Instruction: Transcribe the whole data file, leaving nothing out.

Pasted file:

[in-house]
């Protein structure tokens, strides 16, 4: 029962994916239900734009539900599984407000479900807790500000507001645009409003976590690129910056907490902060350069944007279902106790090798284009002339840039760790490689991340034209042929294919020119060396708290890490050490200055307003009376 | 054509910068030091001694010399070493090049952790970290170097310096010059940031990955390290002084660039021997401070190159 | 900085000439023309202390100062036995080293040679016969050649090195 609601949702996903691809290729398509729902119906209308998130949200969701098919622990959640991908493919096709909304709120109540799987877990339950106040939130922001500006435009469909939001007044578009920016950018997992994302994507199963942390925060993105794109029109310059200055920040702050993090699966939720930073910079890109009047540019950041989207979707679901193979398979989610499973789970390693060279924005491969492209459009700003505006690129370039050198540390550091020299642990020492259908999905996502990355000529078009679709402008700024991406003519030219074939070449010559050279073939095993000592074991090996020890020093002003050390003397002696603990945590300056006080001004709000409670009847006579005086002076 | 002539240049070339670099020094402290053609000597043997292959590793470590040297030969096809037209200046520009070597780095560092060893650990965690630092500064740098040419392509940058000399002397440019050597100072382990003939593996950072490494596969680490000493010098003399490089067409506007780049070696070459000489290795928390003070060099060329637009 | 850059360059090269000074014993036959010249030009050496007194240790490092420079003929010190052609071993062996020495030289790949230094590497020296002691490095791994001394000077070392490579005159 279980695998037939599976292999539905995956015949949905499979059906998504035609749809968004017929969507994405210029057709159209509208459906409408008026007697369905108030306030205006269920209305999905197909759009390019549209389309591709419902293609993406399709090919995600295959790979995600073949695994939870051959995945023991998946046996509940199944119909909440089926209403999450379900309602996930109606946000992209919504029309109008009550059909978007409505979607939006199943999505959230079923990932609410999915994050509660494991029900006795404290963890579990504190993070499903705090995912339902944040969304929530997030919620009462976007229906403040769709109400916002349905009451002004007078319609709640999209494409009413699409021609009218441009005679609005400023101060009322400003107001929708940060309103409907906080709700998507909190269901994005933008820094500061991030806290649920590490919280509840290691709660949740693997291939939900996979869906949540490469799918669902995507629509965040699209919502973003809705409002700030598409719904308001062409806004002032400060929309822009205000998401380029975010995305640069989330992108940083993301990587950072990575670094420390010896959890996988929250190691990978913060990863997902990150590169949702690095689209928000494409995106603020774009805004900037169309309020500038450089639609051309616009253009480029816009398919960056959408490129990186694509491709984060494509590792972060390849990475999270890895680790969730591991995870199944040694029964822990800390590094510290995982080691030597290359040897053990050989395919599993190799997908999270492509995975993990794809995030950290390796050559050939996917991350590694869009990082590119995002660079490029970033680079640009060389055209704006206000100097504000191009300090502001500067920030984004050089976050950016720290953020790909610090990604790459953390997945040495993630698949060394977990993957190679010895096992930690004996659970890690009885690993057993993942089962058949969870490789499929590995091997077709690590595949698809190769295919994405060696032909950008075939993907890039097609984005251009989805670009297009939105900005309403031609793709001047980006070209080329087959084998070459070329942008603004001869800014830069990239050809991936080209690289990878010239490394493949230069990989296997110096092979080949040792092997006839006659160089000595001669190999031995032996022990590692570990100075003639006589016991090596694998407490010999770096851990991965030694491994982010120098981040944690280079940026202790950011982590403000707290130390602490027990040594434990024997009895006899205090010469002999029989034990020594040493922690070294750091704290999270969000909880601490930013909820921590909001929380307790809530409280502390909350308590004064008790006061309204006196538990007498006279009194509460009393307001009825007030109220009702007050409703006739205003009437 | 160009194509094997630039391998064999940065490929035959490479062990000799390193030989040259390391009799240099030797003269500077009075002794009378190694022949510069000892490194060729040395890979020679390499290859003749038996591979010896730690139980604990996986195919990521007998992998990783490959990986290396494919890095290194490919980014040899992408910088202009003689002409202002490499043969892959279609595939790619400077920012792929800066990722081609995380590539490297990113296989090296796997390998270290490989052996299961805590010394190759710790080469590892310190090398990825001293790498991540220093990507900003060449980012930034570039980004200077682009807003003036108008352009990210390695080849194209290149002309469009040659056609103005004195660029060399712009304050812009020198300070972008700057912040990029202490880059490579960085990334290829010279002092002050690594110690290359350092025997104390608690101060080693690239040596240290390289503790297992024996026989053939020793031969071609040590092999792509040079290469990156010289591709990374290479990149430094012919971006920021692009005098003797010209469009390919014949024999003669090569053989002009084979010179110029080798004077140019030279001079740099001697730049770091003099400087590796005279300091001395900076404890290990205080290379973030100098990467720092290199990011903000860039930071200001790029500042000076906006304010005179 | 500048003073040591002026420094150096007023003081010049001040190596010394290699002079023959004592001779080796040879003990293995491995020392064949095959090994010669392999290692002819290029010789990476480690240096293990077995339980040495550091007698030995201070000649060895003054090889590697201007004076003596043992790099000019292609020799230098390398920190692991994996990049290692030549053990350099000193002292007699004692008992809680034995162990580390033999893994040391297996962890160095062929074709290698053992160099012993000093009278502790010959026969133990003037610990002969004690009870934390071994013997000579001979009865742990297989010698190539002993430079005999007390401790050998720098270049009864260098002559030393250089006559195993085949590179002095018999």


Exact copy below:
[in-house]
């Protein structure tokens, strides 16, 4: 029962994916239900734009539900599984407000479900807790500000507001645009409003976590690129910056907490902060350069944007279902106790090798284009002339840039760790490689991340034209042929294919020119060396708290890490050490200055307003009376 | 054509910068030091001694010399070493090049952790970290170097310096010059940031990955390290002084660039021997401070190159 | 900085000439023309202390100062036995080293040679016969050649090195 609601949702996903691809290729398509729902119906209308998130949200969701098919622990959640991908493919096709909304709120109540799987877990339950106040939130922001500006435009469909939001007044578009920016950018997992994302994507199963942390925060993105794109029109310059200055920040702050993090699966939720930073910079890109009047540019950041989207979707679901193979398979989610499973789970390693060279924005491969492209459009700003505006690129370039050198540390550091020299642990020492259908999905996502990355000529078009679709402008700024991406003519030219074939070449010559050279073939095993000592074991090996020890020093002003050390003397002696603990945590300056006080001004709000409670009847006579005086002076 | 002539240049070339670099020094402290053609000597043997292959590793470590040297030969096809037209200046520009070597780095560092060893650990965690630092500064740098040419392509940058000399002397440019050597100072382990003939593996950072490494596969680490000493010098003399490089067409506007780049070696070459000489290795928390003070060099060329637009 | 850059360059090269000074014993036959010249030009050496007194240790490092420079003929010190052609071993062996020495030289790949230094590497020296002691490095791994001394000077070392490579005159 279980695998037939599976292999539905995956015949949905499979059906998504035609749809968004017929969507994405210029057709159209509208459906409408008026007697369905108030306030205006269920209305999905197909759009390019549209389309591709419902293609993406399709090919995600295959790979995600073949695994939870051959995945023991998946046996509940199944119909909440089926209403999450379900309602996930109606946000992209919504029309109008009550059909978007409505979607939006199943999505959230079923990932609410999915994050509660494991029900006795404290963890579990504190993070499903705090995912339902944040969304929530997030919620009462976007229906403040769709109400916002349905009451002004007078319609709640999209494409009413699409021609009218441009005679609005400023101060009322400003107001929708940060309103409907906080709700998507909190269901994005933008820094500061991030806290649920590490919280509840290691709660949740693997291939939900996979869906949540490469799918669902995507629509965040699209919502973003809705409002700030598409719904308001062409806004002032400060929309822009205000998401380029975010995305640069989330992108940083993301990587950072990575670094420390010896959890996988929250190691990978913060990863997902990150590169949702690095689209928000494409995106603020774009805004900037169309309020500038450089639609051309616009253009480029816009398919960056959408490129990186694509491709984060494509590792972060390849990475999270890895680790969730591991995870199944040694029964822990800390590094510290995982080691030597290359040897053990050989395919599993190799997908999270492509995975993990794809995030950290390796050559050939996917991350590694869009990082590119995002660079490029970033680079640009060389055209704006206000100097504000191009300090502001500067920030984004050089976050950016720290953020790909610090990604790459953390997945040495993630698949060394977990993957190679010895096992930690004996659970890690009885690993057993993942089962058949969870490789499929590995091997077709690590595949698809190769295919994405060696032909950008075939993907890039097609984005251009989805670009297009939105900005309403031609793709001047980006070209080329087959084998070459070329942008603004001869800014830069990239050809991936080209690289990878010239490394493949230069990989296997110096092979080949040792092997006839006659160089000595001669190999031995032996022990590692570990100075003639006589016991090596694998407490010999770096851990991965030694491994982010120098981040944690280079940026202790950011982590403000707290130390602490027990040594434990024997009895006899205090010469002999029989034990020594040493922690070294750091704290999270969000909880601490930013909820921590909001929380307790809530409280502390909350308590004064008790006061309204006196538990007498006279009194509460009393307001009825007030109220009702007050409703006739205003009437 | 160009194509094997630039391998064999940065490929035959490479062990000799390193030989040259390391009799240099030797003269500077009075002794009378190694022949510069000892490194060729040395890979020679390499290859003749038996591979010896730690139980604990996986195919990521007998992998990783490959990986290396494919890095290194490919980014040899992408910088202009003689002409202002490499043969892959279609595939790619400077920012792929800066990722081609995380590539490297990113296989090296796997390998270290490989052996299961805590010394190759710790080469590892310190090398990825001293790498991540220093990507900003060449980012930034570039980004200077682009807003003036108008352009990210390695080849194209290149002309469009040659056609103005004195660029060399712009304050812009020198300070972008700057912040990029202490880059490579960085990334290829010279002092002050690594110690290359350092025997104390608690101060080693690239040596240290390289503790297992024996026989053939020793031969071609040590092999792509040079290469990156010289591709990374290479990149430094012919971006920021692009005098003797010209469009390919014949024999003669090569053989002009084979010179110029080798004077140019030279001079740099001697730049770091003099400087590796005279300091001395900076404890290990205080290379973030100098990467720092290199990011903000860039930071200001790029500042000076906006304010005179 | 500048003073040591002026420094150096007023003081010049001040190596010394290699002079023959004592001779080796040879003990293995491995020392064949095959090994010669392999290692002819290029010789990476480690240096293990077995339980040495550091007698030995201070000649060895003054090889590697201007004076003596043992790099000019292609020799230098390398920190692991994996990049290692030549053990350099000193002292007699004692008992809680034995162990580390033999893994040391297996962890160095062929074709290698053992160099012993000093009278502790010959026969133990003037610990002969004690009870934390071994013997000579001979009865742990297989010698190539002993430079005999007390401790050998720098270049009864260098002559030393250089006559195993085949590179002095018999």